Efforts to change Guam’s political status aren’t new. In his essay exploring Guam’s political relationship with the U.S., Underwood wrote how “the Ford administration was prepared to discuss the possibility of a new political relationship with Guam under an arrangement no less favorable than that offered to the Mariana Islands.” In 1975, the Northern Mariana Islands, located just north of Guam, became a commonwealth, which granted the islands the right to govern their own international affairs but still maintain a relationship with the United States.

However, the U.S. Department of Interior was too slow to act upon the president’s directive, and Guam held a referendum in 1976 that resulted in the decision for Guam’s Territorial State to remain with improvements with 51% of the votes. Later that year, Congress passed legislation to allow Guam and the U.S. Virgin Islands to hold a Constitutional Convention to replace the Organic Act that functioned as a constitution for U.S. territories. But in 1979, the electorate voted this down, arguing that the “political status should come first, then the constitution.”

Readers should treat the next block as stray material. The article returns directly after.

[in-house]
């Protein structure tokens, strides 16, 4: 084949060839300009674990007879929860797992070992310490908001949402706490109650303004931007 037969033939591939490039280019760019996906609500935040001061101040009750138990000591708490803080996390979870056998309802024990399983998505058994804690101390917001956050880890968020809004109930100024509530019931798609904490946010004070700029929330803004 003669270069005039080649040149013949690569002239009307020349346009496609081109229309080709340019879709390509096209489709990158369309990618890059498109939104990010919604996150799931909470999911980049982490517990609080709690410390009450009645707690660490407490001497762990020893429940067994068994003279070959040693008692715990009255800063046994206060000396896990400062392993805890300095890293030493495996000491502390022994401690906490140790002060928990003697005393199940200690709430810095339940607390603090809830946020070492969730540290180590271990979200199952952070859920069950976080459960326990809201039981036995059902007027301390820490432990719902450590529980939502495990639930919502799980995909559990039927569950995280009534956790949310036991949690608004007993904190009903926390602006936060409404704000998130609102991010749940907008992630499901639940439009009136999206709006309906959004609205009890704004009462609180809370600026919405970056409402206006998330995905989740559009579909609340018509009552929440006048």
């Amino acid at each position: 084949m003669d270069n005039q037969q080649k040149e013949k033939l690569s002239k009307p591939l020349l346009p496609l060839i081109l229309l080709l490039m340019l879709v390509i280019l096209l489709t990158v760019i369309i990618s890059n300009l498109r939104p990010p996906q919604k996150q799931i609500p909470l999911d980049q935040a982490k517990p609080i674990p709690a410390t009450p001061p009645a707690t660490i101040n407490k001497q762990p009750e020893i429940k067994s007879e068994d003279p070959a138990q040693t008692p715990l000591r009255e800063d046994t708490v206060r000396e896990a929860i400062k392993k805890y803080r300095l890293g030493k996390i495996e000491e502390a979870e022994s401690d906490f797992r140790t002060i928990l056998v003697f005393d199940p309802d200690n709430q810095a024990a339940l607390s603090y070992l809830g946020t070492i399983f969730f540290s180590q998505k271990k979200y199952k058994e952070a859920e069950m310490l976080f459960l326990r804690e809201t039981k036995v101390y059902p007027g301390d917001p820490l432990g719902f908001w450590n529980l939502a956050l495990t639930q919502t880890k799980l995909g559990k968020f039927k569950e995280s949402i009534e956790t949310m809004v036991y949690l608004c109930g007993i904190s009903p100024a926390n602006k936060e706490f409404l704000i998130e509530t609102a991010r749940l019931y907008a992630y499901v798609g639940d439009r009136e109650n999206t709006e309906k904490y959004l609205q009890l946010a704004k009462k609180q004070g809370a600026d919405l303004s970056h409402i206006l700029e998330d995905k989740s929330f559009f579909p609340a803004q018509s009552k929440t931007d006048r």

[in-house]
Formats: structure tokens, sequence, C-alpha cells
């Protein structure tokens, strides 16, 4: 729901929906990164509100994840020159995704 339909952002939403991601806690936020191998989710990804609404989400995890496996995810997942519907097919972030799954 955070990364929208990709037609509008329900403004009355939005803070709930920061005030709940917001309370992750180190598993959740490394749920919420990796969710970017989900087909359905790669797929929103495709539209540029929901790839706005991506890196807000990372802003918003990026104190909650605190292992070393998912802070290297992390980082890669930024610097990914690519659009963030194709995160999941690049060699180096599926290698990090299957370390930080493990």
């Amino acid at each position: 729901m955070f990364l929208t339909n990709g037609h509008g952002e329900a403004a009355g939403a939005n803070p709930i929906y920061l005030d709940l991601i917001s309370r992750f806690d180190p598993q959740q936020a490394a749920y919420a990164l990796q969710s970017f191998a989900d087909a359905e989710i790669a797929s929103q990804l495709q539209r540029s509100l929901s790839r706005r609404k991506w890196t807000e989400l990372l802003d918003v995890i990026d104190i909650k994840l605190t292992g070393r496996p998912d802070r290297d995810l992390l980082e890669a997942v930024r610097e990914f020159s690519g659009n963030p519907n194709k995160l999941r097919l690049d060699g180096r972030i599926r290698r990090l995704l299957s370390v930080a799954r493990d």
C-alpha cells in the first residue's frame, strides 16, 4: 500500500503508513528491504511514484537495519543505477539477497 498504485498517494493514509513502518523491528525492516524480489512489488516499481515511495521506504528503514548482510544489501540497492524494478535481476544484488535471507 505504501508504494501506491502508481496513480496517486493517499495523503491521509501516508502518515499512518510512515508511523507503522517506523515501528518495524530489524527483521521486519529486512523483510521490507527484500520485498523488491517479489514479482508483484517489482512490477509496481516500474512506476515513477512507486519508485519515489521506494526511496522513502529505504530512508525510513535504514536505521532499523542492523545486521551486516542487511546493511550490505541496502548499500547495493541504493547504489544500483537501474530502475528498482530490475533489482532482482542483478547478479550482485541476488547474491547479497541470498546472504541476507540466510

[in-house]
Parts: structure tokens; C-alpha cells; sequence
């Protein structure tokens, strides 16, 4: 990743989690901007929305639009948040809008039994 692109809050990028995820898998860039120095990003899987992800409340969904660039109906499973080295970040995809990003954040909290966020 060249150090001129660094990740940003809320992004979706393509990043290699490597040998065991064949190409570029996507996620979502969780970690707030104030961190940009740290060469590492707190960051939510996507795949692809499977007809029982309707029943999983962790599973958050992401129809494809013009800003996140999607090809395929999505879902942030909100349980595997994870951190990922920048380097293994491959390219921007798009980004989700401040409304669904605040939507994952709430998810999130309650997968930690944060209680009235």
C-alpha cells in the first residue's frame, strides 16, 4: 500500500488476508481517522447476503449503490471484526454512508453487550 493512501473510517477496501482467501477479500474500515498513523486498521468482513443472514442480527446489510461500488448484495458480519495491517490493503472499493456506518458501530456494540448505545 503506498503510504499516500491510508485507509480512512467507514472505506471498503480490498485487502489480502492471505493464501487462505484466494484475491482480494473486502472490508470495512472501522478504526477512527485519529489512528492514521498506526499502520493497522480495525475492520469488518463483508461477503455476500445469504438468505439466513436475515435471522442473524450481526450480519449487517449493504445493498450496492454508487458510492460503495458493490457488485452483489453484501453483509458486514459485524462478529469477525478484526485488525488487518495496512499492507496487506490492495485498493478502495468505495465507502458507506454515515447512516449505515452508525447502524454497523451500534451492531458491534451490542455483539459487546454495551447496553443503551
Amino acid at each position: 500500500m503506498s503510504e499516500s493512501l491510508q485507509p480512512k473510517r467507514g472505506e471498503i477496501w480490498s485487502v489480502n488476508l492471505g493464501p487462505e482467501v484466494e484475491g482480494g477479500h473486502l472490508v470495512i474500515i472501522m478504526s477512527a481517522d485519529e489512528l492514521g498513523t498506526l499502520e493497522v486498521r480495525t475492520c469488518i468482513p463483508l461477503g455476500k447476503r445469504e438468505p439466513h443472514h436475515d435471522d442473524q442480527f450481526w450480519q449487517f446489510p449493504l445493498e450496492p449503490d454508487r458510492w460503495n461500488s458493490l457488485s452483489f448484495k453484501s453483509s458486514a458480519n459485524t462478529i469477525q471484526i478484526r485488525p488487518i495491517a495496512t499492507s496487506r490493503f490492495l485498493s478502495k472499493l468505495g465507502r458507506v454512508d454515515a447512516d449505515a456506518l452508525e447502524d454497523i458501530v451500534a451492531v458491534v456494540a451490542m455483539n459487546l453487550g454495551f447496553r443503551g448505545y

“The issue of voting for president is part of our unequal treatment,” said Dr. Michael Bevacqua, communication specialist under Guam Senator Kelly Marsh, and CHamoru activist. “But rather than having Electoral College votes, I would prefer it if the people of Guam, and in particular the CHamoru people, were given the chance to voice what they would want next for their political status.”

Bevacqua is well-known on Guam as an outspoken advocate for Guam’s independence from the United States. He notes how Guam’s status as a territory is one of the many contradictions of the US. While the country holds ideals such as liberty, democracy, and the right to vote as central to America’s identity, those ideals no long apply once one enters the territories.

“It is telling that the supposedly greater country in the world has had colonies for more than a century and has made little to no effort to decolonize them, and assist them in achieving a new and real status of self-governance,” added Bevacqua. “I want that right to decide what we want first, before we get to the question of who we want to vote for the president.”